Sometimes, build policies can have an unwanted effect. One example is when you do not want to strip your executable, for debugging purposes. You can disable it by setting the correct variable in the %install section :

%install
rm -rf %{buildroot}
%makeinstall
....
# prevent the stripping of executable 
export DONT_STRIP=1

%clean

See the /etc/rpm/macros.d/spec-helper.macros file for the list of possible variables. Here is a list ( may not be current ) :

Standalone scripts for manual use

Spec-helper contains several standalone scripts that are not launched automatically during the build but are intended to be run by maintainers manually.

spec-cleaner

Spec-cleaner scripts aims to clean the spec file by removing redundant and obsolete content. In particular, this script:

Note that by default spec-cleaner drops %changelog section from spec files, since nowadays package changelogs in ABF are generated from Git commit history and most spec files contain only ancient changelogs. But if you do not want spec-cleaner to drop %changelog from your specs, just set the SPEC_LEAVE_CHANGELOG variable to 1.

rediff_patch

This script tries to rediff an existing patch against a new tarball with source code. Usage instructions are like the following:

  1. rediff_patch should be launched in the folder of a cloned Git project, where spec file and patches reside. Spec file is used to determine how the patch should be applied;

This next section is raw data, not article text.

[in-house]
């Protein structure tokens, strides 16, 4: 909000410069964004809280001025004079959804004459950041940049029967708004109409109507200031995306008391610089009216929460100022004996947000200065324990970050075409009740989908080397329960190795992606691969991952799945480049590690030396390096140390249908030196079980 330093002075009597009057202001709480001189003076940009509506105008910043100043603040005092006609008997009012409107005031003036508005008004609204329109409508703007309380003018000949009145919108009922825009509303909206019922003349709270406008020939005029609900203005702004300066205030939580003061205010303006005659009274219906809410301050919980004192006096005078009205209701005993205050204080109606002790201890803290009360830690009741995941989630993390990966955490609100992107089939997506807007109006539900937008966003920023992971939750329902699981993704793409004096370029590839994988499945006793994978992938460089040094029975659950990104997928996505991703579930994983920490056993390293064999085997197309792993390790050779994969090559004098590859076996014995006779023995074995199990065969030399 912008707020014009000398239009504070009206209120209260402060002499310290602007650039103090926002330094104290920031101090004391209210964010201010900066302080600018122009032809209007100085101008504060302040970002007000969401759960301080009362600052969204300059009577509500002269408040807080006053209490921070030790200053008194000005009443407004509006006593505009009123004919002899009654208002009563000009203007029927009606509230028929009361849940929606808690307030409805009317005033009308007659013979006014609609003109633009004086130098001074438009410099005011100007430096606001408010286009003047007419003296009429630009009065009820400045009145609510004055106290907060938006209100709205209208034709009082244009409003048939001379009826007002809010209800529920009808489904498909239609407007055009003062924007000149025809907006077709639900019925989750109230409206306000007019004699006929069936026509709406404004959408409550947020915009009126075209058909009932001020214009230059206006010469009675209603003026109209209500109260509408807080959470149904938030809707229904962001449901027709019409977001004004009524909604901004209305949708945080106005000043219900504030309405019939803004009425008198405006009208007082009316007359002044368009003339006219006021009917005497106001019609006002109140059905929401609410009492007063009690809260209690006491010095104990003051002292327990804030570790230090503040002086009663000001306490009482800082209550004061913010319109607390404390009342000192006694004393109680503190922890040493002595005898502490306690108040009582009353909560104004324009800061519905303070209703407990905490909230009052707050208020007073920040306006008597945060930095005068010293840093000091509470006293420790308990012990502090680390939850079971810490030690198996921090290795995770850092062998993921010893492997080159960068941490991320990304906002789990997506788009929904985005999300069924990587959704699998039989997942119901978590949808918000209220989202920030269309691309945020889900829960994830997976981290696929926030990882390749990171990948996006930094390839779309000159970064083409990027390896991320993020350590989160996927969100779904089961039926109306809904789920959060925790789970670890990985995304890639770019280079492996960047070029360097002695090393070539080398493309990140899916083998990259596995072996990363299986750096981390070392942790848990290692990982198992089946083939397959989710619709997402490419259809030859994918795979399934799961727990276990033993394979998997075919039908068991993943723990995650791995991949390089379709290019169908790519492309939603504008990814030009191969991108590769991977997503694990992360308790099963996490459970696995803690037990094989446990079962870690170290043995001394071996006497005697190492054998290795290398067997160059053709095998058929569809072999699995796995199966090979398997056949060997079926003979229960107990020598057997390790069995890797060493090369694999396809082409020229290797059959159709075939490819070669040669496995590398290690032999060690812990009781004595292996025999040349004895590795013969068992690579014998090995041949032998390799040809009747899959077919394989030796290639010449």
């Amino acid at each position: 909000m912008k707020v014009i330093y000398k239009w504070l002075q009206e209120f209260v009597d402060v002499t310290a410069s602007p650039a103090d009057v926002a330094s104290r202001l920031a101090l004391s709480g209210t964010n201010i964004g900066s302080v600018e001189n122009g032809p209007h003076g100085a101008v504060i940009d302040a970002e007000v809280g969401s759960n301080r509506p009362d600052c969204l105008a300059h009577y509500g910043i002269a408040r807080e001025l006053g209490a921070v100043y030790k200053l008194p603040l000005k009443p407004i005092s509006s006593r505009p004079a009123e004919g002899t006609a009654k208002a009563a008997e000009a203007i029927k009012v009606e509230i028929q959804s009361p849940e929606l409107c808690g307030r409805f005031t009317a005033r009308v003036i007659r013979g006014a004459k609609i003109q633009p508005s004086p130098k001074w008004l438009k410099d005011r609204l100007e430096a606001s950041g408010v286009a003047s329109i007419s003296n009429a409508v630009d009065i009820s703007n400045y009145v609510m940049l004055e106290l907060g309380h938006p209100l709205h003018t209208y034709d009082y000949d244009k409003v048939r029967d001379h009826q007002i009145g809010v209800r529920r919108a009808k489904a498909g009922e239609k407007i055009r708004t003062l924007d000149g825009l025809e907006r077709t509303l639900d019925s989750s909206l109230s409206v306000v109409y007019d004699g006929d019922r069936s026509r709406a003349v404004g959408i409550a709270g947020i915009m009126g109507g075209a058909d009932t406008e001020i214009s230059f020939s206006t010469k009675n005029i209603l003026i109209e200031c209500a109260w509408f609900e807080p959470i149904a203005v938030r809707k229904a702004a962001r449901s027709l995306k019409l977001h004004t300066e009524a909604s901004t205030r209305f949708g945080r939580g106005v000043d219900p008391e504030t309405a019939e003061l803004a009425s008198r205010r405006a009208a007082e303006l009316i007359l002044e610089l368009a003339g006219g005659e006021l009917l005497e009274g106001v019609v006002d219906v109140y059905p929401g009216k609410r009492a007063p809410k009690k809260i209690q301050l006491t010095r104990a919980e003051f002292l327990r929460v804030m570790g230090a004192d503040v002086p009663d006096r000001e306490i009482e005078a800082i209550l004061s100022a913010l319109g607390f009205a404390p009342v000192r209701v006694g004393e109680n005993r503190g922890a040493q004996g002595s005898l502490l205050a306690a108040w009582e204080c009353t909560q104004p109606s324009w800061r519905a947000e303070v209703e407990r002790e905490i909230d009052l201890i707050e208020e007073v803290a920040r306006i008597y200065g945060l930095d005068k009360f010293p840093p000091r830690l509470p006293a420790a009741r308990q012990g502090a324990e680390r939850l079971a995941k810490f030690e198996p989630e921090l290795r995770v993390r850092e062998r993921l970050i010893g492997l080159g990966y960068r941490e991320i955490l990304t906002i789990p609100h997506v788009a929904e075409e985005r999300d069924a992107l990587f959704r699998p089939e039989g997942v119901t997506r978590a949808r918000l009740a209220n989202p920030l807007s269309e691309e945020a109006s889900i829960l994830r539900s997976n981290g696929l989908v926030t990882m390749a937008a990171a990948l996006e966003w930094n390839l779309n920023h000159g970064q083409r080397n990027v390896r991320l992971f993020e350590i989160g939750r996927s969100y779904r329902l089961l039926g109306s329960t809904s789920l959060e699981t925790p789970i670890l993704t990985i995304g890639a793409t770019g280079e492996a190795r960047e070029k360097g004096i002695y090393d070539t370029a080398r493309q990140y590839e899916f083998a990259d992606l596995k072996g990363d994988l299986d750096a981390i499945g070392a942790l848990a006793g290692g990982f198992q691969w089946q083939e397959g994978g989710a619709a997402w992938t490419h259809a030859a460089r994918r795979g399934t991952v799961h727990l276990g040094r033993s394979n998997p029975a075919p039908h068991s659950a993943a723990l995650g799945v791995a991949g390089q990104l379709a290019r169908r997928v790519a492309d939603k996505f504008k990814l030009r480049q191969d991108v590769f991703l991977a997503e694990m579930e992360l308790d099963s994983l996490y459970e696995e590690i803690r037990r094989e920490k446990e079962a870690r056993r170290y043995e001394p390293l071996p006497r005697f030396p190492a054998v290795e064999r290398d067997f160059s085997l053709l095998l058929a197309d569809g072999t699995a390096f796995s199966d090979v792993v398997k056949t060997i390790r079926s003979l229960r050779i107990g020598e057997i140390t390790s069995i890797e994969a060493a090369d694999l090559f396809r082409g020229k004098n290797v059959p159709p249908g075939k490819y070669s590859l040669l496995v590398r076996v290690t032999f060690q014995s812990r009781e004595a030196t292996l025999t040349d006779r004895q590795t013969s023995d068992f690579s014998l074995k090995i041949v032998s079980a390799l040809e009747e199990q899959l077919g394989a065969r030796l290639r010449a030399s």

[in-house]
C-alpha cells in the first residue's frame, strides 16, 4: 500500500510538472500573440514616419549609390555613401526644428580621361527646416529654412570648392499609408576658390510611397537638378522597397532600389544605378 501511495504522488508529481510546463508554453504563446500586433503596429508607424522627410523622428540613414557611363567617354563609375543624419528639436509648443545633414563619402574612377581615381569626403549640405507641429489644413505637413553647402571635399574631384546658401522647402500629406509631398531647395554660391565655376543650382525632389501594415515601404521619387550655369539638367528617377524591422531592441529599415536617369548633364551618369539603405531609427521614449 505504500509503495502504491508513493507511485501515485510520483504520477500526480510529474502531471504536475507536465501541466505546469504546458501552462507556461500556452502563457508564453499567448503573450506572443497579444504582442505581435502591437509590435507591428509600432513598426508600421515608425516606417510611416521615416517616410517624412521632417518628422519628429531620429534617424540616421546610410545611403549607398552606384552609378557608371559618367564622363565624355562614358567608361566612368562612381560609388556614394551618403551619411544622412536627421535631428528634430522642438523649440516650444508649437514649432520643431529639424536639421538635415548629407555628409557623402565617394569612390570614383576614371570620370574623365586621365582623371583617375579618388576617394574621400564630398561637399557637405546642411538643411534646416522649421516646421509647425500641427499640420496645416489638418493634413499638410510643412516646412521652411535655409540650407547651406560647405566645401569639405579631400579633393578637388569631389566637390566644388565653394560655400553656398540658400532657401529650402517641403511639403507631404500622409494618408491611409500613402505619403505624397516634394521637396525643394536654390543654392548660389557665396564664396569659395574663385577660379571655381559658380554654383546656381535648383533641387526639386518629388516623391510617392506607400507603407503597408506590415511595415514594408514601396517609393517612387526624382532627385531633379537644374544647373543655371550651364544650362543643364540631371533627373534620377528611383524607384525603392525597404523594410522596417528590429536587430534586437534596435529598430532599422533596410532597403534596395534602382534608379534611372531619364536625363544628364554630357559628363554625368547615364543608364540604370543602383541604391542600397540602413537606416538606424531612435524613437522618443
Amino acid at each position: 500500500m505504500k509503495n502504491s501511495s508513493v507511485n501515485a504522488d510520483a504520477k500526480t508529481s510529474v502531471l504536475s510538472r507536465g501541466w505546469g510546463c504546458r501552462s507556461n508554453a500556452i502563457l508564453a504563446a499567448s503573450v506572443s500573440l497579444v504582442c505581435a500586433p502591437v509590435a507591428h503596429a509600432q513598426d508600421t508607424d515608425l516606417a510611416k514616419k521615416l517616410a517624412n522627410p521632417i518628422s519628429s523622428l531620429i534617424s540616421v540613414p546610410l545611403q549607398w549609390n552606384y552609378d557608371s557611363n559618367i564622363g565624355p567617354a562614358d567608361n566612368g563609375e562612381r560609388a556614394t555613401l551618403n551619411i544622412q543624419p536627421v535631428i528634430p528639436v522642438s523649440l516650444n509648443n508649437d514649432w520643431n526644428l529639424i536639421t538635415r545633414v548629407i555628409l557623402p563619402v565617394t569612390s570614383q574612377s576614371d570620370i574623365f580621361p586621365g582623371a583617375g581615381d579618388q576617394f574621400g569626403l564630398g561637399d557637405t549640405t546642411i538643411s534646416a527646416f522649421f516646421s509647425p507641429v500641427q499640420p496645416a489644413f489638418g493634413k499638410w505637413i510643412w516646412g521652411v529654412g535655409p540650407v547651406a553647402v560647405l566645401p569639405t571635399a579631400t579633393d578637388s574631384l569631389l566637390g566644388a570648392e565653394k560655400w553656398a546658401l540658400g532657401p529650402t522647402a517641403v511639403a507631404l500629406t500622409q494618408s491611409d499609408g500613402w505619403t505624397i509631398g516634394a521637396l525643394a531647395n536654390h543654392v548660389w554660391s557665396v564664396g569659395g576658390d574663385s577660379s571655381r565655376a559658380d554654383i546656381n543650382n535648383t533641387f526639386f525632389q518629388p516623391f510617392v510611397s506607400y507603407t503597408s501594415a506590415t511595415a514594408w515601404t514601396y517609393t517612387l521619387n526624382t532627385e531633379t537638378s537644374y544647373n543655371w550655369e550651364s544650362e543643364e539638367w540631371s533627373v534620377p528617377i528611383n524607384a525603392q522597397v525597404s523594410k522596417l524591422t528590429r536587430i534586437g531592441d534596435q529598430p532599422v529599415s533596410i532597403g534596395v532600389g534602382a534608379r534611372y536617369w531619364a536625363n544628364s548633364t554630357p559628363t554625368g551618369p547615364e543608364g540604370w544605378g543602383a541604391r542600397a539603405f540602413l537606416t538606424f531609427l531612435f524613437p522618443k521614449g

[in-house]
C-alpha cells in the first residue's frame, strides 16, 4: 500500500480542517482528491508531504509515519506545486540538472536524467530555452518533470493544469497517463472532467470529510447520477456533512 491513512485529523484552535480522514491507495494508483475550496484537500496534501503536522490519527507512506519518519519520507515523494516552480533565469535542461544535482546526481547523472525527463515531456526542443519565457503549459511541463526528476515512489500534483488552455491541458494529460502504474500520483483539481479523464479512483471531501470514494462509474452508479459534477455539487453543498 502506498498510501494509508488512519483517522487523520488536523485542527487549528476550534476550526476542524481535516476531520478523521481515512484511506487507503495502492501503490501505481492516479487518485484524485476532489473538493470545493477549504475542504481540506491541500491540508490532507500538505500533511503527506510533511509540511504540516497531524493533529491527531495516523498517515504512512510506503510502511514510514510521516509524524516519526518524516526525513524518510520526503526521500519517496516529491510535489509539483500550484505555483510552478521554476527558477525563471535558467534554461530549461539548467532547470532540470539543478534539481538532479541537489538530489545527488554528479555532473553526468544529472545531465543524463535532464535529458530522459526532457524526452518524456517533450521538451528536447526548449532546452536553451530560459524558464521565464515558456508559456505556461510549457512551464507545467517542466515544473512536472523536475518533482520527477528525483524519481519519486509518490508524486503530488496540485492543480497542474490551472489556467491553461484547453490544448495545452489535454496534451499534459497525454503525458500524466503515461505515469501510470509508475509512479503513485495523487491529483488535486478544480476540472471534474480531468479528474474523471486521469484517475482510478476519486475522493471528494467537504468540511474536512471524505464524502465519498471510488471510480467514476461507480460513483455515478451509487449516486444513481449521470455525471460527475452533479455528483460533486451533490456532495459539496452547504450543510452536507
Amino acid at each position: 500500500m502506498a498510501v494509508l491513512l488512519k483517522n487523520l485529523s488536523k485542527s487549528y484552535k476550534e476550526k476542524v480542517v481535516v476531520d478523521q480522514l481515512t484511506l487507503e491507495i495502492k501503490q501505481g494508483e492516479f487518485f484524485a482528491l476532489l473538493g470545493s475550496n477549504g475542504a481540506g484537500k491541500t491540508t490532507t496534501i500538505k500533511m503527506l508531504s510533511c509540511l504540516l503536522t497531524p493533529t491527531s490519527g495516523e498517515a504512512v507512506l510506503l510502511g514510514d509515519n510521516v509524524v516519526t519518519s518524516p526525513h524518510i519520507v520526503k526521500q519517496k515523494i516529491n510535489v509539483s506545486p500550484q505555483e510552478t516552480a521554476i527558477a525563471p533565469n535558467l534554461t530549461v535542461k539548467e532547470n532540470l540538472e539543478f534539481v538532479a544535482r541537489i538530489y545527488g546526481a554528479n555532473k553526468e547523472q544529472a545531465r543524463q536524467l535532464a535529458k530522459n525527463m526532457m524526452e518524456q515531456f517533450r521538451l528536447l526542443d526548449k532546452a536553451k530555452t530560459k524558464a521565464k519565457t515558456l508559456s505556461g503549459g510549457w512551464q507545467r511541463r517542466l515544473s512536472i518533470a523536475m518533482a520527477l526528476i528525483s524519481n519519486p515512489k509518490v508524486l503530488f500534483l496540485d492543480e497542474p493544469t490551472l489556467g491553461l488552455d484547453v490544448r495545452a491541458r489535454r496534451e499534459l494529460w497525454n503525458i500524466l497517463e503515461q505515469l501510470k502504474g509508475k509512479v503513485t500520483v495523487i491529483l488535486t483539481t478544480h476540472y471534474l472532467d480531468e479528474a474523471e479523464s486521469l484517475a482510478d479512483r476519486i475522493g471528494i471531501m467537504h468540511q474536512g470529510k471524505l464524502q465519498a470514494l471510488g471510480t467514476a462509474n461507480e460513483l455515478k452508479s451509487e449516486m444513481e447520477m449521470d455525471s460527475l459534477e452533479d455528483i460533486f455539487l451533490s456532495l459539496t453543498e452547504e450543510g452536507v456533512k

2. the new tarball should be placed in the same folder;
  3. the script should be launched in the following way:
 rediff_patch <patch_ro_rediff> <tarball>

If you folder contains only one tarball, then you can omit second argument.

During its work, rediff_patch creates rediff_patch folder, unpacks tarball into it and tries to apply the patch to the unpacked content. To apply the patch, it uses parameters extracted from the spec file, but adds «--force» option and uses default system value for the «fuzz» option (remember that rpmbuild uses «--fuzz=0» by default). Currently the script only handles situation when tarball has a single top-lever folder; it will reject to work with tar bombs

If everything goes fine, then you will find a new patch (with the «.new» suffix) near the old one. rediff_patch folder with the whole content will be removed.

If something goes wrong (e.g., patch was applied only partially and some hunks failed) then you will be left with rediff_patch folder containing two subfolders — the original one and the new one, where a patch was tried to be applied So you will be able to analyze the reasons of failures and finish rediff manually.

As our practice shows, in reality most patches fail to rediff completely automatically, even with «--force» and more soft «--fuzz». But even rediff_patch managed to prepare a new patch for you, do not forget to check this patch carefully — '--force' sometimes leads to undesired results. But even if rediff_patch failed — well, at least we have saved some time, since it has unpacked tarball for us and performed a first attempt to apply the patch.



Note:
This page is based on the Mandriva spec-helper description.